Swagmen, or ‘swaggies’, were itinerant workers. They led a nomadic life, tramping along country roads from farm to farm, looking for seasonal or casual work — a situation described as being ‘on the wallaby’. Swaggies got their name from the ‘swag’, or bundle of blankets and possessions, they carried on their back. Their numbers increased in times of economic uncertainty, such as the depressions of the 1890s and 1930s.
Most swaggies were men, but there were a few women on the roads. There were reports of a swagwoman in Ballarat in 1902, carrying her swag, a billy and a bag of tucker. She attracted considerable attention:
Two children were hanging on to the skirts of the female sundowner, who had travelled from one of the farming centres in the Wimmera district. She was a big, bony woman, and boasted she could break stones with the best man in the States.
For the most part, swagmen travelled alone. They camped under a tree, their swag unrolled on the hard ground. They had very few possessions, limited by what they could carry — their swag, a tucker bag (bag for carrying food) and some cooking implements such as a ‘billy’ (tea pot or stewing pot). Sometimes they carried flour for making damper and some meat for a stew.
Not all swagmen were hard workers. Some swaggies would arrive at homesteads or stations at sundown when it was too late to work; receiving a meal but disappearing before work started the next morning. They were described as ‘sundowners’.
Folklore has romanticised the swagman, making him (or her) personify adventure and a free-living Australian spirit. But the life was hard, battling poverty and loneliness. There were long spells of unemployment and constant travel. In fact, as historian Bruce Scates notes, many swagmen ‘perished in the wilderness, with their boots worn and their swags empty’. By the 1950s, with a growing economy and welfare, swagmen were a rare sight.
On display in the exhibition is the diary of Joseph Jenkins, on loan from State Library Victoria. Jenkins was born in Wales in 1818. After his marriage to Elizabeth Evans, daughter of a wealthy farm owner, Jenkins acquired the tenancy of a farm near Tregaron. He became a successful farmer and an influential figure, involved in local politics.
In 1868, at the age of 51, Joseph Jenkins abruptly abandoned his wife and eight children and sailed to Australia. His reasons for leaving are not known although historian, Bill Jones, suggests he may have left home to escape deteriorating personal problems, ‘notably worsening relations with his wife as a result of his excessive drinking and neglect of the farm’.
Jenkins arrived in Melbourne in March 1869. For the next 25 years he travelled the colony as an itinerant agricultural labourer, or ‘swagman’, mainly in the Ballarat, Castlemaine and Inglewood areas. During this time, he kept a daily diary.
His diary is a wonderful source of information about the life of a ‘swagman’. Jenkins commented on the availability of work and the cost of food. He describes finding seasonal work splitting timber, felling trees, carting hay, ploughing fields, planting and picking potatoes and digging unsuccessfully for gold - ‘Gold never glitters in my hand and never will’.
He wrote about farm owners and farming methods, of which he was generally unimpressed:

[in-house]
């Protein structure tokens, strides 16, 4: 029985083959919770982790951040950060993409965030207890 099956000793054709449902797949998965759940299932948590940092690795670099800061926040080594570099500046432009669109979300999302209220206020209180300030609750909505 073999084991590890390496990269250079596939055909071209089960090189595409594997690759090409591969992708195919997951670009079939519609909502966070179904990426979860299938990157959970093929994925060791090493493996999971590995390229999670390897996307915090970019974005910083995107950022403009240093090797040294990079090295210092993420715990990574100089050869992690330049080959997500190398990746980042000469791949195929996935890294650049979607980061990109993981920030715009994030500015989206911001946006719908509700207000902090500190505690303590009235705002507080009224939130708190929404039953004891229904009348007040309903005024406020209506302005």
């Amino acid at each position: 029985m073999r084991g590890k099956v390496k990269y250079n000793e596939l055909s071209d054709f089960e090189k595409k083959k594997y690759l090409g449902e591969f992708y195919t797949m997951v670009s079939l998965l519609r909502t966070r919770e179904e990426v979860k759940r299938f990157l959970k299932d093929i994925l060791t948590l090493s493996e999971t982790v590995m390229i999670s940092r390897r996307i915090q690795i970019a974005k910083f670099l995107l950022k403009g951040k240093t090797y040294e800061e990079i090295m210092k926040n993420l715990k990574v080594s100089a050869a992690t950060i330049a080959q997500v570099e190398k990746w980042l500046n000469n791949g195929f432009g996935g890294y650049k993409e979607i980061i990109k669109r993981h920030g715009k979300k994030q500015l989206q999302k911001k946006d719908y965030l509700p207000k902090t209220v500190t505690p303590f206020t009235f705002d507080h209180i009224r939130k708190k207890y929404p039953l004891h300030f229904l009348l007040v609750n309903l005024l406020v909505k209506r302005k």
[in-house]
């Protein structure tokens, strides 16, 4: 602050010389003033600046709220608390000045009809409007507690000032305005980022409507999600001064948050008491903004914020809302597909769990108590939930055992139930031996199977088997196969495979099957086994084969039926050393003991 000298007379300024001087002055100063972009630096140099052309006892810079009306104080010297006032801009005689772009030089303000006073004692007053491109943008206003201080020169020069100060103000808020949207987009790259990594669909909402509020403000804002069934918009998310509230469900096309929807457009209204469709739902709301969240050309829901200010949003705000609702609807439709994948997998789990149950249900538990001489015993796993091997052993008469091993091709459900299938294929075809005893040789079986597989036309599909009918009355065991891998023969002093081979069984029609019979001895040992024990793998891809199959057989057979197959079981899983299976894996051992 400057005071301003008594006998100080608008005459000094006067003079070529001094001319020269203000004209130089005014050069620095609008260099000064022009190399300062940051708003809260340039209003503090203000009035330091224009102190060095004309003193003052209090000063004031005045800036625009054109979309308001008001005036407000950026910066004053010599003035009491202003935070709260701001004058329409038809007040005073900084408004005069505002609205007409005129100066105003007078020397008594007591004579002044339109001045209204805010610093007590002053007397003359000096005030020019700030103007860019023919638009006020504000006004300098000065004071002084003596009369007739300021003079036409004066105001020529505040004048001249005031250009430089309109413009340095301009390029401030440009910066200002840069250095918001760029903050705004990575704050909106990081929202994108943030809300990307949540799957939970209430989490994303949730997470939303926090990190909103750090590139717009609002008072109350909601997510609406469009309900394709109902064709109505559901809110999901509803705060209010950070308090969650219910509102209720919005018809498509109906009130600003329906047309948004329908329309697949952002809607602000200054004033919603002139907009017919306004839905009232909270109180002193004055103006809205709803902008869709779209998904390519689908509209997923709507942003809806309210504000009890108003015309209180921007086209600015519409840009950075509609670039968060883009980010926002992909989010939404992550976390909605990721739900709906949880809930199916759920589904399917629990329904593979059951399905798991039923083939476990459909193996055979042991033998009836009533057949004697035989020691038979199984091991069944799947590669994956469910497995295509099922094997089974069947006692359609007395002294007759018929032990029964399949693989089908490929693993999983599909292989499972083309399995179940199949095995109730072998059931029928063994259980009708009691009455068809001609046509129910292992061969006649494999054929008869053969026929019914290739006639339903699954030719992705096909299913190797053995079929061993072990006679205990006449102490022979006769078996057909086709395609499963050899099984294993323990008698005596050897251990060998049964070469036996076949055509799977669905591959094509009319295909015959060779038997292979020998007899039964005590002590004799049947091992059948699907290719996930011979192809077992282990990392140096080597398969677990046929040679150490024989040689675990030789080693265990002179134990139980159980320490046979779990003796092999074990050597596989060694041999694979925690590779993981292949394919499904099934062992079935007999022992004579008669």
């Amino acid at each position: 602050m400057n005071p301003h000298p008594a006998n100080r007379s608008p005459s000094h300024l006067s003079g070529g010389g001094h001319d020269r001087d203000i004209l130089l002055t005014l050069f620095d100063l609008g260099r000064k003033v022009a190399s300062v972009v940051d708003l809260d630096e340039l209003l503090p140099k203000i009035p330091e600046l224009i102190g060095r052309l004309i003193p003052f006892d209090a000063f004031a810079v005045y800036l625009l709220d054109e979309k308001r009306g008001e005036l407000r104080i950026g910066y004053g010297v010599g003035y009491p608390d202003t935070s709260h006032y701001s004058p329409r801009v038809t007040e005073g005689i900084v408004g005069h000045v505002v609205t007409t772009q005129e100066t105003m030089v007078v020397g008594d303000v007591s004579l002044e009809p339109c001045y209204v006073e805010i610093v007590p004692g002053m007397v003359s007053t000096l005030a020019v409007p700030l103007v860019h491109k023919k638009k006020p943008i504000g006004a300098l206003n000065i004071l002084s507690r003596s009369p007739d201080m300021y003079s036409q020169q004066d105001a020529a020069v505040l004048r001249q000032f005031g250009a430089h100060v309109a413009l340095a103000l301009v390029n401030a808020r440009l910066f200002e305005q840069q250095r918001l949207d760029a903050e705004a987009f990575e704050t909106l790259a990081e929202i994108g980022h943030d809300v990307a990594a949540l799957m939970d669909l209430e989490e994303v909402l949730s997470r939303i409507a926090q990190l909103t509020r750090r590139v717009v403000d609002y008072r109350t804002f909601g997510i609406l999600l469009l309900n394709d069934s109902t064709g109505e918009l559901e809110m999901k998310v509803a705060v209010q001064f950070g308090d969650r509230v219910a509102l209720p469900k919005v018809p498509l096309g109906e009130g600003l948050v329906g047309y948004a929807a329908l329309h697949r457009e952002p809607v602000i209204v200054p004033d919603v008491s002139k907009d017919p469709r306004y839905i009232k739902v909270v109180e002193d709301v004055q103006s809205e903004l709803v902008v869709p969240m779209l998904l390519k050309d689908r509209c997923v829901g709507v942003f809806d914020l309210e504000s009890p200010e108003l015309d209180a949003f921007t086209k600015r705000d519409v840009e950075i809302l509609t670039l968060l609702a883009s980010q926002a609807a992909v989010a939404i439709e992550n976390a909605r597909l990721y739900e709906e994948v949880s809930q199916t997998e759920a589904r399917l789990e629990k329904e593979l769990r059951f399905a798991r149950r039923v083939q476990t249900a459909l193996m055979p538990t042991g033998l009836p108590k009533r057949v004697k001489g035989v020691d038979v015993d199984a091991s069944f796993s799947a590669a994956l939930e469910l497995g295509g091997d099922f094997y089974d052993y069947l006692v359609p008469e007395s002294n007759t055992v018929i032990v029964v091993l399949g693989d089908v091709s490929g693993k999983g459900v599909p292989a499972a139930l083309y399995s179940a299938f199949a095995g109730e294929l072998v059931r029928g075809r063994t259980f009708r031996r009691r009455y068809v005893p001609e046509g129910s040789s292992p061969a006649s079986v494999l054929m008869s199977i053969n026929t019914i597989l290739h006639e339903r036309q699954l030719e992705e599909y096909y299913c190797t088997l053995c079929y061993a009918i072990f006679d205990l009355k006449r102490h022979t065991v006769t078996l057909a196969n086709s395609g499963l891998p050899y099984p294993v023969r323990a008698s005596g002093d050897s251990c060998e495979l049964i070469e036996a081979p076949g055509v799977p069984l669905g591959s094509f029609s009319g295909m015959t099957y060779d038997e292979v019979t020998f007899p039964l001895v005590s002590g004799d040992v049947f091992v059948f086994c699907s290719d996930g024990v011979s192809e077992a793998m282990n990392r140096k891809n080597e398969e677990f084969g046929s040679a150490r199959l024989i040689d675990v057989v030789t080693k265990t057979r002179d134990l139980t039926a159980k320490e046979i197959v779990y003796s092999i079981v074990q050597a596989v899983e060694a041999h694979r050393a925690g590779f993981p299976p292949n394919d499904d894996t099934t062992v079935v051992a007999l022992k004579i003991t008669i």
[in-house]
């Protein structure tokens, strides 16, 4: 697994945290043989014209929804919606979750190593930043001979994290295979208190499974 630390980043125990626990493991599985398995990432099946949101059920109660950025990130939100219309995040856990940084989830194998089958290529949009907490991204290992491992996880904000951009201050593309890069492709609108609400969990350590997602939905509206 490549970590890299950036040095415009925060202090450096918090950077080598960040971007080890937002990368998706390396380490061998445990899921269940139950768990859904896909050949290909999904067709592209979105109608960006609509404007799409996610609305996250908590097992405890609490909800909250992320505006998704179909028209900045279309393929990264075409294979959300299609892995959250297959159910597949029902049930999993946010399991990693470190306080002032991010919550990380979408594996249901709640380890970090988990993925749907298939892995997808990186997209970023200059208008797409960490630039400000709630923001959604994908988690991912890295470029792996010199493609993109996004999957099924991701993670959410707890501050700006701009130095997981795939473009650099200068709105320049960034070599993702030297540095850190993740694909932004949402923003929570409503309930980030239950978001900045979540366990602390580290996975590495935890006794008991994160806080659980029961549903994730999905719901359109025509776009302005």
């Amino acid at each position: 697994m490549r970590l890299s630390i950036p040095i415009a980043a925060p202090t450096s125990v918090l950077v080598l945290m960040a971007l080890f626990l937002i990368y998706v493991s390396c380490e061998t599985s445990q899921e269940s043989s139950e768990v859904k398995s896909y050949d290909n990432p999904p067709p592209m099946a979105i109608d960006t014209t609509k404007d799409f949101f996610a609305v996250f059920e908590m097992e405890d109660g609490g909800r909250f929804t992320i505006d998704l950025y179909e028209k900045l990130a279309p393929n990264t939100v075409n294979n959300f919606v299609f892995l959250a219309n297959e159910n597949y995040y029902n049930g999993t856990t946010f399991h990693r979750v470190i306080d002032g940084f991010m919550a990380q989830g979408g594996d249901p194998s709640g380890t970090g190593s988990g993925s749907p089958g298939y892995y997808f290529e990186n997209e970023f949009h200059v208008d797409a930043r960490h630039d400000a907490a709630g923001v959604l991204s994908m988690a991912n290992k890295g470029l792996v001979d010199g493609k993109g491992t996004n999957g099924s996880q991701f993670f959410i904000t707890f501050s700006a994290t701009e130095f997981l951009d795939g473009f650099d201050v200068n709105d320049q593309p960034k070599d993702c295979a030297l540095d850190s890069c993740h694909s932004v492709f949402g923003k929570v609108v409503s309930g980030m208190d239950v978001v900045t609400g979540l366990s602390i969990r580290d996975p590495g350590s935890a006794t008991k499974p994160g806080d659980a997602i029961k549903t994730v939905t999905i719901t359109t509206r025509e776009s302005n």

Thousands of acres of fertile land around Smeaton, but poorly farmed. The farmers consider it too expensive to cart farmyard manure to the land, so they pay 9 shillings per hundredweight for potatoes which they are unable to grow. No land is properly cultivated around here except the townspeople’s gardens.
Unusually, he showed both interest in and empathy with First Nations people. In July 1874, while a patient in Maryborough Hospital, he was upset by the treatment of a man after his death: ‘No more heed or notice taken of his death than if he was a common fly or moth’. In 1887 he met a First Nations man named Equinhup and wrote:
He seemed half starved. I took him into my cottage and invited him to share a meal with me. I shared my blankets with him during the night. A few men in the colony own over a million acres of rich land which was barbarously taken from the Aborigines. The majority held it as of right and even a Christian obligation to be rid of all the Aborigines. In the name of everything – whence came such authority?
It was certainly not an easy life. Jenkins had to ‘labour under a heavy swag’, mostly sleeping in the bush, or if he was lucky, in a haystack. He would often walk all day but find no work. He commented often on his health, and the state of his teeth: ‘toothache has plagued me off and on for weeks; it disturbs my sleep’. At one point he listed his current ailments — ‘toothache, rheumatism, sore eyes…whitlow on my finger, and abscess in my armpit.’
Eventually life as a swaggie took its toll and in 1894 Jenkins returned to Wales, to the family and personal conflicts he had left. It was not a happy homecoming and he took to drinking, dying four years later.
For more information on Joseph Jenkins, see Bill Jones, ‘Jenkins, Joseph (1818-1898), Australian Dictionary of Biography, National Centre of Biography, Australian National University, https://adb.anu.edu.au/biography/jenkins-joseph-13007
For more information on Jenkins’ diary, see Rachel Solomon, The Victorian Diaries of a Welsh Swagman (1868-1894), La Trobe Journal, No. 92, December 2013
‘Once a not so jolly swagman: the story of Joseph Jenkins’, by Gary Hill, accessed online https://www.irefuteitthus.com/story-of-joseph-jenkins.html